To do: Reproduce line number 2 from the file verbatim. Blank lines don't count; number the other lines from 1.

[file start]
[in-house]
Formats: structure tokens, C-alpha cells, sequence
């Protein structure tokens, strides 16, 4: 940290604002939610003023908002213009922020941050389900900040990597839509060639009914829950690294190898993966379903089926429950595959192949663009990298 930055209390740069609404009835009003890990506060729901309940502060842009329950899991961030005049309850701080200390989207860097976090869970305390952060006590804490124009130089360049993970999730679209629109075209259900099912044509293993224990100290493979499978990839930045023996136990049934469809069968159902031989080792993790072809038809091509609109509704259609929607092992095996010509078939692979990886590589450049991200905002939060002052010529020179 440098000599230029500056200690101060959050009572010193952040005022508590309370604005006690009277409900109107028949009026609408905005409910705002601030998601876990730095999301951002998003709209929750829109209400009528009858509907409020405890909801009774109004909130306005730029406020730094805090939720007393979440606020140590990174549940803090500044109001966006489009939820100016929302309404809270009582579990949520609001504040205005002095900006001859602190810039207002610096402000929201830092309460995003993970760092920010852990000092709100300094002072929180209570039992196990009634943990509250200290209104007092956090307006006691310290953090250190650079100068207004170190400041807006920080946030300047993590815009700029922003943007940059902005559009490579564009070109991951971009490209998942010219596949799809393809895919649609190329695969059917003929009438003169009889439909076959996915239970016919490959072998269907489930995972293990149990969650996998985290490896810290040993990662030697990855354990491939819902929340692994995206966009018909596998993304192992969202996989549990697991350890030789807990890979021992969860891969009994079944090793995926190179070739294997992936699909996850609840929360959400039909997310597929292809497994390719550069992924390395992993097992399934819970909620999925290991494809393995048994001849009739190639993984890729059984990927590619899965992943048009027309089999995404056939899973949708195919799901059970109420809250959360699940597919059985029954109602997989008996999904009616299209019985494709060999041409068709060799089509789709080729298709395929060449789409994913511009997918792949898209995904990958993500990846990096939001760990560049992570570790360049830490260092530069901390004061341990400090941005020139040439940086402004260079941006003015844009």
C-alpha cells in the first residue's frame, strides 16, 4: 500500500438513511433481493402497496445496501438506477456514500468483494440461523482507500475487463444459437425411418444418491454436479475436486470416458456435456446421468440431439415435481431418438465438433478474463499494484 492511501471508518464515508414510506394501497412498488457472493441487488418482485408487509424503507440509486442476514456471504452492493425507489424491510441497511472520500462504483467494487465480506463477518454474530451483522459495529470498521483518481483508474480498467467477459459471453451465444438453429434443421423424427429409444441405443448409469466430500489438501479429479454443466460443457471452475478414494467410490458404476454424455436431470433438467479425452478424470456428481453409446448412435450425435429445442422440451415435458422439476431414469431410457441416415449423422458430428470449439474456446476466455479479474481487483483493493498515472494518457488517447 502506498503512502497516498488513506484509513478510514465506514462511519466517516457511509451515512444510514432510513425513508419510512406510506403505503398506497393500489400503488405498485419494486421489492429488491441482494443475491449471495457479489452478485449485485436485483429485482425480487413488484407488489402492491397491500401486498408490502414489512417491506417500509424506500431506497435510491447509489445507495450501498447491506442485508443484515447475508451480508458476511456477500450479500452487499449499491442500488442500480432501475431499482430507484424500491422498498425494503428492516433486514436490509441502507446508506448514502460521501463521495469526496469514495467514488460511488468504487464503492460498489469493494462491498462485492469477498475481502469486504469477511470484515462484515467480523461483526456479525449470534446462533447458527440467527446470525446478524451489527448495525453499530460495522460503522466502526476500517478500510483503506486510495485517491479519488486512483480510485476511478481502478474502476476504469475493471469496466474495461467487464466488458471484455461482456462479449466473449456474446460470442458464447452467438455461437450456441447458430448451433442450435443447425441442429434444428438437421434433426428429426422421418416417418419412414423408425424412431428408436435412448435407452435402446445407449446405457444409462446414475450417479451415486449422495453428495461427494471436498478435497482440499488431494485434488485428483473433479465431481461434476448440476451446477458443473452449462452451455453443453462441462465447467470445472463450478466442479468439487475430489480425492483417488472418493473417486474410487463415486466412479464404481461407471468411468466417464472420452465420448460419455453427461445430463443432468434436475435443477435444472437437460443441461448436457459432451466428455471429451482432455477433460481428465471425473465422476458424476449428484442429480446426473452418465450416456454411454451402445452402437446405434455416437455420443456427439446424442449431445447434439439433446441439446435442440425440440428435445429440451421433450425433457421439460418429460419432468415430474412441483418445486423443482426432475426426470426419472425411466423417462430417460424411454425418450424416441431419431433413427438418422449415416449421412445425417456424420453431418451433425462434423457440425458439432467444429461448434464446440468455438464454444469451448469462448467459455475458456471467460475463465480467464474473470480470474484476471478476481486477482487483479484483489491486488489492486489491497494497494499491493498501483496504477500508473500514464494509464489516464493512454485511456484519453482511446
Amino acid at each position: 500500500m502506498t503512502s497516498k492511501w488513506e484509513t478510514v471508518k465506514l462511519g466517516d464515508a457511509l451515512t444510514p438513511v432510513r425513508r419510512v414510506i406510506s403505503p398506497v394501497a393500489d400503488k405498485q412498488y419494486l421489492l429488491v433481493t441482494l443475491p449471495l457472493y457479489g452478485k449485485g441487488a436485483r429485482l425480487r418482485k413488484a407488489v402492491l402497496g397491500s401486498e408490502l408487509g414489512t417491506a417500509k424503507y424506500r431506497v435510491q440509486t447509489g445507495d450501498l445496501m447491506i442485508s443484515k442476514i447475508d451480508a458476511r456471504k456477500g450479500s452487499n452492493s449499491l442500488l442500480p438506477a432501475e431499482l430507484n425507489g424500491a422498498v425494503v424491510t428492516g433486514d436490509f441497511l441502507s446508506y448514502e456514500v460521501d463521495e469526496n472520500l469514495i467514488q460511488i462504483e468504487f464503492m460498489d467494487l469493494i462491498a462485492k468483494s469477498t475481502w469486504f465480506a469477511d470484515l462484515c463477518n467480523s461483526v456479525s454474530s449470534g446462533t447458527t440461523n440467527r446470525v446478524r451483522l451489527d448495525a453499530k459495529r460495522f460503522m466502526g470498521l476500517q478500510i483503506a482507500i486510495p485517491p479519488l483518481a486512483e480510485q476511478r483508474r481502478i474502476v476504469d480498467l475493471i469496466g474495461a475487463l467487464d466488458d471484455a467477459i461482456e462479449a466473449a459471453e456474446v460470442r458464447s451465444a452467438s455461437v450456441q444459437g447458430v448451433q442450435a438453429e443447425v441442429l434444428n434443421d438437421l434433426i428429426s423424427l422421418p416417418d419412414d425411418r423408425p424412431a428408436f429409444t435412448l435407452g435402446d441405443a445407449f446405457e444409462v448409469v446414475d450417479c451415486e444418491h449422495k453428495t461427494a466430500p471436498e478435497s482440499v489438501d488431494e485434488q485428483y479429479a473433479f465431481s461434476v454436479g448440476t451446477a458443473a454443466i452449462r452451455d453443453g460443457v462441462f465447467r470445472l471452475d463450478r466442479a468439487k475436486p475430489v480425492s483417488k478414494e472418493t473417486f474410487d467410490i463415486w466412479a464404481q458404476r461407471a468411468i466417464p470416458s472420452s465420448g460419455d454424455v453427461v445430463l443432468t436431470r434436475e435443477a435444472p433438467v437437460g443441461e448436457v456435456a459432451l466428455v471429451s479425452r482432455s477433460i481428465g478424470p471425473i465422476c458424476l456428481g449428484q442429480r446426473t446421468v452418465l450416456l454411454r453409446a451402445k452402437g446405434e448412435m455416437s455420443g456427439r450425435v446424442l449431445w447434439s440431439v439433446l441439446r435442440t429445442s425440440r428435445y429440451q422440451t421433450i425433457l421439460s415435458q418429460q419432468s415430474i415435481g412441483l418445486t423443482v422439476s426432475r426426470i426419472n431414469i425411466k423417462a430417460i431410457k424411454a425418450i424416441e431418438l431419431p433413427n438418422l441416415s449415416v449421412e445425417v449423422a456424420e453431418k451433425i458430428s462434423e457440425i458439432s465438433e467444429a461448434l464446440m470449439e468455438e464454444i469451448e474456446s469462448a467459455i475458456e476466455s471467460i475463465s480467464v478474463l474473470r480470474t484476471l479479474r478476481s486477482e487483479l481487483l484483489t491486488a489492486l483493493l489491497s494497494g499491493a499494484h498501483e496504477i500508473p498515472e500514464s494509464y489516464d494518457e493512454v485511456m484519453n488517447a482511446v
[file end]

Formats: structure tokens, C-alpha cells, sequence